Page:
I have always wanted a laptop computer. I should emphasize on the “wanting” part. I really don’t need one, since I have already a small colony of PCs at home and office. With broadband connection, most of the time they are just idling until I needed one of them to check the email and read the news.
The main reason for me to wanting a laptop computer is due to the amount of people I see that have them. They can do their work else where than home or office, for instance, at a coffee shop. Most of the commercials on television and printed ads portrait laptop computers as symbol of freedom, as if we are nomads that needed constant mobility to chase another piece of data pasture along the information super highway.
At the coffee shop I frequent, the owner has installed broadband internet connections, both wired and wireless, and let the customers access them for free. All you needs is a laptop computer configured with a wireless network card, you and your cafe mocha or latte can surf the web together.
I am sure his business revenue has increased significantly since this technological improvement. Especially considering his local competition, Starbucks partnered with T-Mobile, charges customer to access the internet via wireless connection. It did not take long for the “Plug-n-Stay” people sniff out this piece of WiFi real estate.
People with laptop computers have started to appear in herds. At the top of this techno-hierarchy are the people with Apple laptops. They look very cool with the white half eaten apple logo glowing and white wires dangling from their ear pieces to the other gadget companion, the iPods.
One drawback about these laptops is the battery’s capacity. The actual battery time is never equal to the manufacturers’ claim. Depends on the model, usually after two hours of usage, the laptop would start to notify user to plug it into a wall outlet for recharging. Hence, the “AC Plug Scramble”. It is similar to the “Pee Pee Dance”, where a semi-panicking jig is performed by someone that desperately needs to find/use the nearest lavatory. The “AC Plug Scramble” can be easily prevented if the user would arrive early to the coffee house and stake claim to an AC outlet by continuously plug in their electronic gadgets.
Customers with laptops would require larger space for themselves as well as their electronic companions. The coffee house originally designed for fifty-person seating, now has decreased its net seating capacity.
This morning I have witnessed one couple lugged in their two Dell laptops. Initially there was only one single table open, clearly not enough space for two adults with two laptops, and the entourage of carrying cases, power adapters, books and notebooks. Soon as another table cleared, the wife has cleverly dragged the now available table across the coffee house so she can piece it together to their current table. Success! Now both of the have the space needed for doing some actual work? Wrong.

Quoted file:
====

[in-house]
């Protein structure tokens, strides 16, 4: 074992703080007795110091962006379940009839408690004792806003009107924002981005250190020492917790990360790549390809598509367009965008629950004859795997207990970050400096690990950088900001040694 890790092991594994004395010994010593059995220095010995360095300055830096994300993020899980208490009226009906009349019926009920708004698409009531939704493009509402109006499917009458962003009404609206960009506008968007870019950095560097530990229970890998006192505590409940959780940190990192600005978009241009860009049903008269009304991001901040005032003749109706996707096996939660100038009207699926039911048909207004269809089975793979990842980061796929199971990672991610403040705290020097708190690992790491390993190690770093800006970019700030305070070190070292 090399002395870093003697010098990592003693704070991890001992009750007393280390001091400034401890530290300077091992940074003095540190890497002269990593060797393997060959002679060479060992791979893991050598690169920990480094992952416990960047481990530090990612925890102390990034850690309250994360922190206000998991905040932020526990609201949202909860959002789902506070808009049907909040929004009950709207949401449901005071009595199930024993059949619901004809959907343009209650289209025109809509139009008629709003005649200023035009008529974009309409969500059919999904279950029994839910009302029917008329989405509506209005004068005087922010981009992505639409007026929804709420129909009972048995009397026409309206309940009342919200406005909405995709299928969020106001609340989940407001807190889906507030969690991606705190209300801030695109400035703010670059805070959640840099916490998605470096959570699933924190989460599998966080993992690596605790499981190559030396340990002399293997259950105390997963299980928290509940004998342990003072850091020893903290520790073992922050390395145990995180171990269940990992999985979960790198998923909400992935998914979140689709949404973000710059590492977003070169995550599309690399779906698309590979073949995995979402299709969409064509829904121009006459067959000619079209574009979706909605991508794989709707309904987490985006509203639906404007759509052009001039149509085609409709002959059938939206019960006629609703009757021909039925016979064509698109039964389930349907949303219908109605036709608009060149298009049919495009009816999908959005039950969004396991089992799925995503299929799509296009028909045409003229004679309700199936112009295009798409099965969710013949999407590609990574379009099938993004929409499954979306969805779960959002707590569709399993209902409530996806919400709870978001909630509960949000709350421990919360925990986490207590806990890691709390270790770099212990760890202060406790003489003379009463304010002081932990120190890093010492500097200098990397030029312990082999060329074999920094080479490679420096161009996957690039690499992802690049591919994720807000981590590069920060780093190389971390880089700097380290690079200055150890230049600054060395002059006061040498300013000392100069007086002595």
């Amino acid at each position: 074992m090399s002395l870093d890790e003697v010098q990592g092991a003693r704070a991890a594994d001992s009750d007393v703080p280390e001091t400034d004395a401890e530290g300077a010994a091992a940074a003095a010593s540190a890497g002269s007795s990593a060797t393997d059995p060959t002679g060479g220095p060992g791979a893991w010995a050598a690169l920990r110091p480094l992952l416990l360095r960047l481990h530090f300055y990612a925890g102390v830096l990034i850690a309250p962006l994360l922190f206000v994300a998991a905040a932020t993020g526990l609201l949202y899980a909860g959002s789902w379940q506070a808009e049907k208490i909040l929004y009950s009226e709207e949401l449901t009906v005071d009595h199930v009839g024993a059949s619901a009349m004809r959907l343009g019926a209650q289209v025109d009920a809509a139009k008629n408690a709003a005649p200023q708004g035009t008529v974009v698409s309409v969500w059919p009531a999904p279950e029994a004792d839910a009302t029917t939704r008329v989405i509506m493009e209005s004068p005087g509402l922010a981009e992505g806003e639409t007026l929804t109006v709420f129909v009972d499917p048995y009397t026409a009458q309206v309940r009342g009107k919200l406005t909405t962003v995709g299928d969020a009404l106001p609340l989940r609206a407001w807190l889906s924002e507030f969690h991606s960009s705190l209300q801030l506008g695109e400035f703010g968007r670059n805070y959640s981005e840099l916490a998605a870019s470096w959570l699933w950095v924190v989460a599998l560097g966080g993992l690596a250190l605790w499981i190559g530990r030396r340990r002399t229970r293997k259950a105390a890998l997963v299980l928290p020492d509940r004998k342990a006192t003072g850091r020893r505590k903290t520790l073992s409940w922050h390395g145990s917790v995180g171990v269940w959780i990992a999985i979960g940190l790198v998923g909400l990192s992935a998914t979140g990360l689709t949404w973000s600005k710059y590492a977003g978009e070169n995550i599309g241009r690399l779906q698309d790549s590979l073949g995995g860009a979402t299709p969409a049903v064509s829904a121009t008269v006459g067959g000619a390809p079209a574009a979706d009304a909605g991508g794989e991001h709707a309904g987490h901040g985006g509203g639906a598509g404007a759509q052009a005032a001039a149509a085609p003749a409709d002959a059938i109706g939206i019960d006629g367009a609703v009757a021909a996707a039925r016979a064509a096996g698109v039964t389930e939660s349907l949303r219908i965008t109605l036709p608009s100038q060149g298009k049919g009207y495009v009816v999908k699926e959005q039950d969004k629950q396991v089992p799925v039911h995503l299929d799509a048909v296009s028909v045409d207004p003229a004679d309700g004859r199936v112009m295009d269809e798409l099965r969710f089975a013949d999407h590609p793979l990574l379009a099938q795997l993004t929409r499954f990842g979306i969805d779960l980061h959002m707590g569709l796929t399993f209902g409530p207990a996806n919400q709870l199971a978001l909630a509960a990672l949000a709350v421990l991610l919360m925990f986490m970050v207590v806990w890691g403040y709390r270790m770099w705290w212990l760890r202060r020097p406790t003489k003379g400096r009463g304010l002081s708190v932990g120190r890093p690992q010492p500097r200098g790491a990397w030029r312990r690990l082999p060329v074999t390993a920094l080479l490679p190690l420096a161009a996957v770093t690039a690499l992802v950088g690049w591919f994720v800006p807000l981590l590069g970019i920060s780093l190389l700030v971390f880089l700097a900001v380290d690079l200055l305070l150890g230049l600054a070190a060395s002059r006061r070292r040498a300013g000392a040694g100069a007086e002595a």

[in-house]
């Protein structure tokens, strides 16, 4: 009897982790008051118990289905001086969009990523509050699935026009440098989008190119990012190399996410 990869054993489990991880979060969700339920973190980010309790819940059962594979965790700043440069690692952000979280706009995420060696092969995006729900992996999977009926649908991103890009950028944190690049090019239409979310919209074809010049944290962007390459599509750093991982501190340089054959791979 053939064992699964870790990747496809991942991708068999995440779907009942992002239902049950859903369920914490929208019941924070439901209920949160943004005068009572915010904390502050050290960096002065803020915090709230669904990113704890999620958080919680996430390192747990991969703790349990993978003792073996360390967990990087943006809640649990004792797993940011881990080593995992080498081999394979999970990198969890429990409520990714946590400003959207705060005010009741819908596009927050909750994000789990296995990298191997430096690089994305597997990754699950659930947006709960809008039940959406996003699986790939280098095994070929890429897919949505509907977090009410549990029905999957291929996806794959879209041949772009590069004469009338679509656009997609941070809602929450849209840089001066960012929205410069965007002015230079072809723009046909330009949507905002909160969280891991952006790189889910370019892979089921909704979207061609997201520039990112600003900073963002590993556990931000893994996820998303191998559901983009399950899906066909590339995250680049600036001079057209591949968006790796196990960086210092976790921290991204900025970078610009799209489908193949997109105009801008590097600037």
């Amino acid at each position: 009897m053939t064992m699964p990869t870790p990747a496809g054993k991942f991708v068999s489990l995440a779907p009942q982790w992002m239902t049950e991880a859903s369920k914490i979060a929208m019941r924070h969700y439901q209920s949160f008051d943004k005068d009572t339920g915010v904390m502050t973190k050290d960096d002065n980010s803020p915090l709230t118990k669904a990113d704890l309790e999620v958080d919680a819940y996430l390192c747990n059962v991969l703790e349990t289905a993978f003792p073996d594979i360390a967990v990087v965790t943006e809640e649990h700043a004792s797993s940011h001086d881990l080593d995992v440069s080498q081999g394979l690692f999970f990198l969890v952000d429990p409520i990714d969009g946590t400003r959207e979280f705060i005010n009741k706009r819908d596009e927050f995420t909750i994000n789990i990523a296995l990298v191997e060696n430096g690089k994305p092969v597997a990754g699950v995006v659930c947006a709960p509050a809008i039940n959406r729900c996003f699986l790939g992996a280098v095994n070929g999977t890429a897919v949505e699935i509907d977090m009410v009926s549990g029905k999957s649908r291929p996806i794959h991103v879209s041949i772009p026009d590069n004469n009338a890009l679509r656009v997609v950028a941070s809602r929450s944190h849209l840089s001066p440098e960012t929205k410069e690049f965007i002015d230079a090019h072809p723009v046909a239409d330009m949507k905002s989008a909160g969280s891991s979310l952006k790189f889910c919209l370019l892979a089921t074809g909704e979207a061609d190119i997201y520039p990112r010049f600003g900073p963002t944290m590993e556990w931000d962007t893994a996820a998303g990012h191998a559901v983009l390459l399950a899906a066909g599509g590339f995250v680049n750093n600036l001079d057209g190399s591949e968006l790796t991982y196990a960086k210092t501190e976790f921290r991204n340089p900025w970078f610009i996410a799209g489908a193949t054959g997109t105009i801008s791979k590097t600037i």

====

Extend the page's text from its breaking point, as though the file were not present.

After they have stringed power cables across the walkway to the nearest AC outlet, both the husband and wife started to read Sunday newspaper, completely neglecting their beloved laptops. After half hour or so, both had enough of the so-ever-primitive- printed-newspaper, the wife opened her laptop and started to engage a mad game of Yahoo Crossword Puzzle! The husband cracked open a book titled “Bounds for Canaan”, and proceed to doze off. Yes, he fell asleep!
Two young ladies at an adjacent table asked the people at their neighboring table to “watch their stuff” (Two laptops, backpacks along with textbooks and mobile phones) while they are away. Mind you, these people are complete strangers, yet all of the sudden, just because they are at the same coffee shop at the same time, they are the most trust worthy individuals on the planet.
Two of the most memorable moments I have witnessed in the past are: someone has spilled a large cup of iced cafe latte onto his brand new Sony Vaio. The other one was someone tripped over a power cord that was still connected to a Dell, caused it to smash into the floor and cracked the display screen. Where is that annoying Dell guy when you needed him to yell out: “Dude, your Dell just fell!”
In conclusion, I am still lusting over laptop computers. At the same time, I am glad that I don’t have one. The simple joy of watching someone else’s laptop’s mishap is well worth owning one myself.